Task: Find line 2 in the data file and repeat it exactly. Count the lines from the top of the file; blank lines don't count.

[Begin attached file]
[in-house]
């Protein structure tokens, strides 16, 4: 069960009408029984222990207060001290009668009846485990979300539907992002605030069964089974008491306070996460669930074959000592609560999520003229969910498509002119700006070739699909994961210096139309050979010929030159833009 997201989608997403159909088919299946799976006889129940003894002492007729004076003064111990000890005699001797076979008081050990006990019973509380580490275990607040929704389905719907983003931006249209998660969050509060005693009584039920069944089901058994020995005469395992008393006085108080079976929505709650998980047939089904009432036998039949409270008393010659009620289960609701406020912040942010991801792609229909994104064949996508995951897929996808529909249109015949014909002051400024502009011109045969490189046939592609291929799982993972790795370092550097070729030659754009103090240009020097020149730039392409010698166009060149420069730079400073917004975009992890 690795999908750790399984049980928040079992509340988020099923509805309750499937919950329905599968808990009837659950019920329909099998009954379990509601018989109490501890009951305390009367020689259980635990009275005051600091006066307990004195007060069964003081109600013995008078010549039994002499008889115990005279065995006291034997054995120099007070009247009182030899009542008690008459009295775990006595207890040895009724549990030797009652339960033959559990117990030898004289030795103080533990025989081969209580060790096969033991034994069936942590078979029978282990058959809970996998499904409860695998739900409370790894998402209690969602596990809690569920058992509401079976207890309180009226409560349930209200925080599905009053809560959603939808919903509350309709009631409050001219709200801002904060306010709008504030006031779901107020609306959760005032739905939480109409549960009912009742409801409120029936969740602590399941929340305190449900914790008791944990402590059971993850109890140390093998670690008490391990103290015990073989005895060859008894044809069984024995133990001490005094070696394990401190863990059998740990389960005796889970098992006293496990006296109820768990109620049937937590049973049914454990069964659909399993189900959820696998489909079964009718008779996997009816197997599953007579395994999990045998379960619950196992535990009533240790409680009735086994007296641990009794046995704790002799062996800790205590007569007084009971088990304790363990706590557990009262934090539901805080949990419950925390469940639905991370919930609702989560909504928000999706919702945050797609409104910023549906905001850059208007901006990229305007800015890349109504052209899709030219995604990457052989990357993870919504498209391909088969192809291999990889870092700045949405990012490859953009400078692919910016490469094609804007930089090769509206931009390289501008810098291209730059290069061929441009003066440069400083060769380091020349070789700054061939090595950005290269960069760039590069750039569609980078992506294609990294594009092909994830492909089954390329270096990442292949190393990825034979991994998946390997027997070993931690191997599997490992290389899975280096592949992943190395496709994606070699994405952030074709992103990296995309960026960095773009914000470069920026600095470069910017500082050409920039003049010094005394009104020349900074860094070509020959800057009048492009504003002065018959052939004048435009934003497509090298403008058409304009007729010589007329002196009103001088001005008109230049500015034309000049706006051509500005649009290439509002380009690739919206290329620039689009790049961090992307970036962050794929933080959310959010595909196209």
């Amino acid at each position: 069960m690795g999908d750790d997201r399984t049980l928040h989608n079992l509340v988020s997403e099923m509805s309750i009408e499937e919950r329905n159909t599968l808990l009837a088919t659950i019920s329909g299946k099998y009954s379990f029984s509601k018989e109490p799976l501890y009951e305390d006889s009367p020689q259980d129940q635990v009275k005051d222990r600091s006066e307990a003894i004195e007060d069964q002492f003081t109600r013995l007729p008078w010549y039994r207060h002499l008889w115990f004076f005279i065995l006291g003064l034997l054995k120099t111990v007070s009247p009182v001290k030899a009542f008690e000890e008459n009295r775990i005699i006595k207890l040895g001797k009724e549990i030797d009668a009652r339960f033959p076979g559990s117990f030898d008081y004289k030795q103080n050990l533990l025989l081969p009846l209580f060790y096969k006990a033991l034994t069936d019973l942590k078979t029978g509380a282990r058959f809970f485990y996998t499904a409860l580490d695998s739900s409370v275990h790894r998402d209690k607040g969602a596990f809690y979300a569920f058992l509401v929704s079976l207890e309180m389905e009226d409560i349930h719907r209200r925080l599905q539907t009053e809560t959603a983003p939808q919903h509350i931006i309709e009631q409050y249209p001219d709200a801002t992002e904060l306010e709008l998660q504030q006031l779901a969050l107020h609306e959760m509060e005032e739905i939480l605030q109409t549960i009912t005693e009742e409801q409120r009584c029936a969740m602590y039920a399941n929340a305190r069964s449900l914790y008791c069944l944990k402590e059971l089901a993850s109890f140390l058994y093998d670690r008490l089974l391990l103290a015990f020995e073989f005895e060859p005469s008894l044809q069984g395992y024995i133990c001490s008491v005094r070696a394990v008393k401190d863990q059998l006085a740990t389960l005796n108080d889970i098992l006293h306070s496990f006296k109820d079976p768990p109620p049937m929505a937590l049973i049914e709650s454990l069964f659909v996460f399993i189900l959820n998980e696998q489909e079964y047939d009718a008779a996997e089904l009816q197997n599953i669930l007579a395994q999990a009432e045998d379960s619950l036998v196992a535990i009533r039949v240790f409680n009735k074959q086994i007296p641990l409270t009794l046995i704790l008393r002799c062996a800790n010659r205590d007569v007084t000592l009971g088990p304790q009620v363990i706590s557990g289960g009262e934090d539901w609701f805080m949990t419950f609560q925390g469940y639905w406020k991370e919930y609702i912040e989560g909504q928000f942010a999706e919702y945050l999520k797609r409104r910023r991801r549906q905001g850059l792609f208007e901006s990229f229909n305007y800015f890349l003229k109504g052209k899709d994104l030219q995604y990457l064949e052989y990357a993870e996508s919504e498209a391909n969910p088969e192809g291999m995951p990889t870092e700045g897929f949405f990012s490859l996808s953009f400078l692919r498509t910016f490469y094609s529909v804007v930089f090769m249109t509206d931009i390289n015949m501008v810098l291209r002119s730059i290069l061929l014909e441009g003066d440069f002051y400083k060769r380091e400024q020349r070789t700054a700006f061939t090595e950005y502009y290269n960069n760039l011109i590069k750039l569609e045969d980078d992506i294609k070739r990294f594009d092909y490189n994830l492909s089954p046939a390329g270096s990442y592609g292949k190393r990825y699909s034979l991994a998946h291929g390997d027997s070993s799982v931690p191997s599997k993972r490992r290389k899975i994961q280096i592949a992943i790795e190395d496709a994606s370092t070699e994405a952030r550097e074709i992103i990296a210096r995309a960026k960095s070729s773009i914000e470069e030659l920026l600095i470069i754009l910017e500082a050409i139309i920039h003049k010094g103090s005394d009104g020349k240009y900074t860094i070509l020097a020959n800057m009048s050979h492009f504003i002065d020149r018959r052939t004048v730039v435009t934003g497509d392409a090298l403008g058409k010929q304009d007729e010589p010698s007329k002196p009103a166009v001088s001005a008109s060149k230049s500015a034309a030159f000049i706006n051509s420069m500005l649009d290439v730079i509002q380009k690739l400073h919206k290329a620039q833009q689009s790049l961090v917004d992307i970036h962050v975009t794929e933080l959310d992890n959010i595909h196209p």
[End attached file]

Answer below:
């Protein structure tokens, strides 16, 4: 069960009408029984222990207060001290009668009846485990979300539907992002605030069964089974008491306070996460669930074959000592609560999520003229969910498509002119700006070739699909994961210096139309050979010929030159833009 997201989608997403159909088919299946799976006889129940003894002492007729004076003064111990000890005699001797076979008081050990006990019973509380580490275990607040929704389905719907983003931006249209998660969050509060005693009584039920069944089901058994020995005469395992008393006085108080079976929505709650998980047939089904009432036998039949409270008393010659009620289960609701406020912040942010991801792609229909994104064949996508995951897929996808529909249109015949014909002051400024502009011109045969490189046939592609291929799982993972790795370092550097070729030659754009103090240009020097020149730039392409010698166009060149420069730079400073917004975009992890 690795999908750790399984049980928040079992509340988020099923509805309750499937919950329905599968808990009837659950019920329909099998009954379990509601018989109490501890009951305390009367020689259980635990009275005051600091006066307990004195007060069964003081109600013995008078010549039994002499008889115990005279065995006291034997054995120099007070009247009182030899009542008690008459009295775990006595207890040895009724549990030797009652339960033959559990117990030898004289030795103080533990025989081969209580060790096969033991034994069936942590078979029978282990058959809970996998499904409860695998739900409370790894998402209690969602596990809690569920058992509401079976207890309180009226409560349930209200925080599905009053809560959603939808919903509350309709009631409050001219709200801002904060306010709008504030006031779901107020609306959760005032739905939480109409549960009912009742409801409120029936969740602590399941929340305190449900914790008791944990402590059971993850109890140390093998670690008490391990103290015990073989005895060859008894044809069984024995133990001490005094070696394990401190863990059998740990389960005796889970098992006293496990006296109820768990109620049937937590049973049914454990069964659909399993189900959820696998489909079964009718008779996997009816197997599953007579395994999990045998379960619950196992535990009533240790409680009735086994007296641990009794046995704790002799062996800790205590007569007084009971088990304790363990706590557990009262934090539901805080949990419950925390469940639905991370919930609702989560909504928000999706919702945050797609409104910023549906905001850059208007901006990229305007800015890349109504052209899709030219995604990457052989990357993870919504498209391909088969192809291999990889870092700045949405990012490859953009400078692919910016490469094609804007930089090769509206931009390289501008810098291209730059290069061929441009003066440069400083060769380091020349070789700054061939090595950005290269960069760039590069750039569609980078992506294609990294594009092909994830492909089954390329270096990442292949190393990825034979991994998946390997027997070993931690191997599997490992290389899975280096592949992943190395496709994606070699994405952030074709992103990296995309960026960095773009914000470069920026600095470069910017500082050409920039003049010094005394009104020349900074860094070509020959800057009048492009504003002065018959052939004048435009934003497509090298403008058409304009007729010589007329002196009103001088001005008109230049500015034309000049706006051509500005649009290439509002380009690739919206290329620039689009790049961090992307970036962050794929933080959310959010595909196209």